Economic sustainability in coffee trade trumps all else for Intelligentsia

By Beth Newhart

- Last updated on GMT

The first ECWx conference in Colombia taught local growers skills to help boost coffee quality.
The first ECWx conference in Colombia taught local growers skills to help boost coffee quality.

Related tags Coffee Sustainability Economic development

Intelligentsia Coffee sources its coffee from 15 countries around the world and believes that economic sustainability is critical in the direct trade market.

Intelligentsia originated in Chicago in 1995 and has since expanded to 12 US retail locations. It is reportedly the first to adopt ‘direct trade’ practices in the coffee industry, meaning it sources the coffee beans directly from small scale family farmers around the world and brews it in-store.

The brand has spent 15 years “cultivating relationships with growers who share ​[its] exact standards in quality.”

“We accompany our coffees every step of the way, from the nurseries where the seeds are planted to the coffeebars where they are brewed with precision,”​ Intelligentsia said.


Extraordinary Coffee Workshops

Intelligentsia recently partnered with Root Capital, a non-profit social investment fund that works in rural parts of Africa, Latin America and Asia.

For the last 10 years, Intelligentsia has held an annual Extraordinary Coffee Workshop (ECW), a week-long internal gathering that convenes more than 50 of its direct trade partners for a forum where “the best ideas and innovations surrounding coffee quality can be exchanged.”

This year, Intelligentsia and Root Capital put on the first ever ECWx conference, branching off from the ECW format. It was a four-day workshop in Colombia that taught local growers skills to help boost coffee quality. It included farm visits, farmer exchanges and demonstrations of applied technology in the field, in the mill and in the lab.

Sensory exercises, presentations and group work rounded out the skills training, but the workshop also “introduced strategies for integrated management of quality on the farm and value-added practices in coffee agronomy, processing, quality contract, enterprise management, and marketing.”

Generating social impact

According to Michael Sheridan, director of sourcing and shared values at Intelligentsia, most of the world’s coffee is grown by small-scale family farmers on just a couple of acres. Intelligentsia’s direct trade sourcing model works with thousands of smallholder coffee farmers around the world, and has been reportedly adopted by many other specialty coffee roasters.


Intelligentsia works to maintain its relationship with its growers by coordinating visits and the conferences so they can all stay connected. The brand pays high, fixed prices to the growers that never fluctuate with the market and lays out clear guidelines for a certain level of quality expected at those prices.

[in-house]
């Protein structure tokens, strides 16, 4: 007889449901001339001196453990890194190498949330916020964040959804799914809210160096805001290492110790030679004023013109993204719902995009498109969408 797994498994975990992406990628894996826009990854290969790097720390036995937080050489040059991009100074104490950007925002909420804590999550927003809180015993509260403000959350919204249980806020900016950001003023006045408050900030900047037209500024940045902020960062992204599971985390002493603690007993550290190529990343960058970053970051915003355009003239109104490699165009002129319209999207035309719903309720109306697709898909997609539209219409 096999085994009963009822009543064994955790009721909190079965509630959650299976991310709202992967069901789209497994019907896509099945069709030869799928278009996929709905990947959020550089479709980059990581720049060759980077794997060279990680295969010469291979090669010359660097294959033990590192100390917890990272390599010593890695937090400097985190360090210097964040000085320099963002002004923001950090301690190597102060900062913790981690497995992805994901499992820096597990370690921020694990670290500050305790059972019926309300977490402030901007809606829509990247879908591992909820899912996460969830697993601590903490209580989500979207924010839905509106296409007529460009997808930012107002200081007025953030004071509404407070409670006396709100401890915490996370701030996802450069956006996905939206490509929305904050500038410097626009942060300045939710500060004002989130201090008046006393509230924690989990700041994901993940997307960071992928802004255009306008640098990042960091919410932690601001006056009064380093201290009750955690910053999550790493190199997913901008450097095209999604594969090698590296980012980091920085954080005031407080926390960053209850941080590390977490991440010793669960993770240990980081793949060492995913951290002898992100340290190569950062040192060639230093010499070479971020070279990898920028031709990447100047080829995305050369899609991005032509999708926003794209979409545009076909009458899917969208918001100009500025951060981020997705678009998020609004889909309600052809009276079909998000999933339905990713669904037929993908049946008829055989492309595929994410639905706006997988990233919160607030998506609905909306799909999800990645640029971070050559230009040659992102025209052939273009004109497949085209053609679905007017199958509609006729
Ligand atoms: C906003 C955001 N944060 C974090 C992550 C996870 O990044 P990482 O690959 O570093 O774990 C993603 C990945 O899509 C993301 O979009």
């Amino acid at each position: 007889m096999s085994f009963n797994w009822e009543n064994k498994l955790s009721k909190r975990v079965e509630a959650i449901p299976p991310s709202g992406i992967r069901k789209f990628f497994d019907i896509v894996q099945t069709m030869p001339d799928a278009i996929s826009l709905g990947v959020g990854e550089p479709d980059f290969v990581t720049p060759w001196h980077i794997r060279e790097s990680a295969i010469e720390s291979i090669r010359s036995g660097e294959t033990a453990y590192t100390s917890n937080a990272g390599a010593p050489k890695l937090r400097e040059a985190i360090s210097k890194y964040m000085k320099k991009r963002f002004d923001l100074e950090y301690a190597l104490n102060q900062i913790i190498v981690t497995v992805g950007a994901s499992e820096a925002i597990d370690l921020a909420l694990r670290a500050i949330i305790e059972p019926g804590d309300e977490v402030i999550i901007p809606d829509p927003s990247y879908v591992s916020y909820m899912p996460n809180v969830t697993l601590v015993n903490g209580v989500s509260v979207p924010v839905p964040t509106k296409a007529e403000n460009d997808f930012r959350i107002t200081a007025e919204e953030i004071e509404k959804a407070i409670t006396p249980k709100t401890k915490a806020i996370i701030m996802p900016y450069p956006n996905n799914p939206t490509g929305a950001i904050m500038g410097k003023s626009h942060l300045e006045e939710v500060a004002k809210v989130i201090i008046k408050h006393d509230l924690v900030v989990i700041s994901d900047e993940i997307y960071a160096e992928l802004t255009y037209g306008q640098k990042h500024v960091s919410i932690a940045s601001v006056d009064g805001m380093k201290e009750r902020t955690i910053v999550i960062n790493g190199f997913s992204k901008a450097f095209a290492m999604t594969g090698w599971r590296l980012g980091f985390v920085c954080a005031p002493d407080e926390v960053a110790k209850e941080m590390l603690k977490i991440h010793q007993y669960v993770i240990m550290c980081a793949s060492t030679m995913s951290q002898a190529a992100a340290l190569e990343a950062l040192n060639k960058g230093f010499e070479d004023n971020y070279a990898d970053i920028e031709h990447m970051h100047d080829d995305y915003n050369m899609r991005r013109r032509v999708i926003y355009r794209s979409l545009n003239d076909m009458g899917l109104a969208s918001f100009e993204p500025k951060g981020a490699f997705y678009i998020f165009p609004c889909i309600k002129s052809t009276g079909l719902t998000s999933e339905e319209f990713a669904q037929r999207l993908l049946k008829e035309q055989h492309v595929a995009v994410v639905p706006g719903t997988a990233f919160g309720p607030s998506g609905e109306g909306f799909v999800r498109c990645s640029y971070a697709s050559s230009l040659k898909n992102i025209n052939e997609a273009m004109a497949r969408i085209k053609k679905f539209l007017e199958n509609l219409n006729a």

Sheridan says it takes out a lot of the economic risk that other big-name coffee brands have to deal with when working in channels outside of direct trade. He also notes that the futures market is bad for growers because prices tend to be low and volatile.

Right now Intelligentsia is looking to expand its small holders sourcing operations to maintain their steady economic sustainability, and is also working to coordinate new innovation for inclusion and social impact.

“The most reliable way to generate social impact is by including the two most vulnerable participants in the coffee supply chain. Those are coffee farmworkers and smallholder growers,” ​he said.

“We saw in ECWx an opportunity to do something beyond our supply chain, to create value for vulnerable small scale family farmers beginning in Colombia.”

Sustainable in all respects

Following the success of the first ECWx event, Intelligentsia is hoping to continue growing the format, expanding it and adapting it to different parts of the world for a more diverse experience. Ultimately they aim to sustainably promote specialty coffee and create opportunities for small scale family farmers.


Sheridan believes that the most critical or acute challenges to sustainability in the coffee trade are economic, which is why he emphasizes and encourages the relationship with Intelligentsia’s growers to receive high-quality coffee and maintain profits. However, most US consumers immediately think of the environment when referencing sustainability.

Intelligentsia has also kept the environment in mind and recently joined the national plastics movement by eliminating non-recyclable and non-compostable straws from stores. They are selling aluminum and steel straws and working on new packaging solutions from a redesign perspective.

To Intelligentsia, it’s important that they are unique to some of the bigger companies that may have entirely separate departments for sustainability. Sheridan oversees both sourcing and the shared value portfolio, keeping the work intimate and focusing on the relationships with growers.

He described a “magical thing”​ to witness when coffee growers from different places come together as in their ECW conferences. A certain dynamic will emerge among people who have spent most of their lives working in the coffee field. Even with strangers, they go on autopilot, knowing exactly what to do and look for, “brought together and bound together by their common experiences in coffee.”

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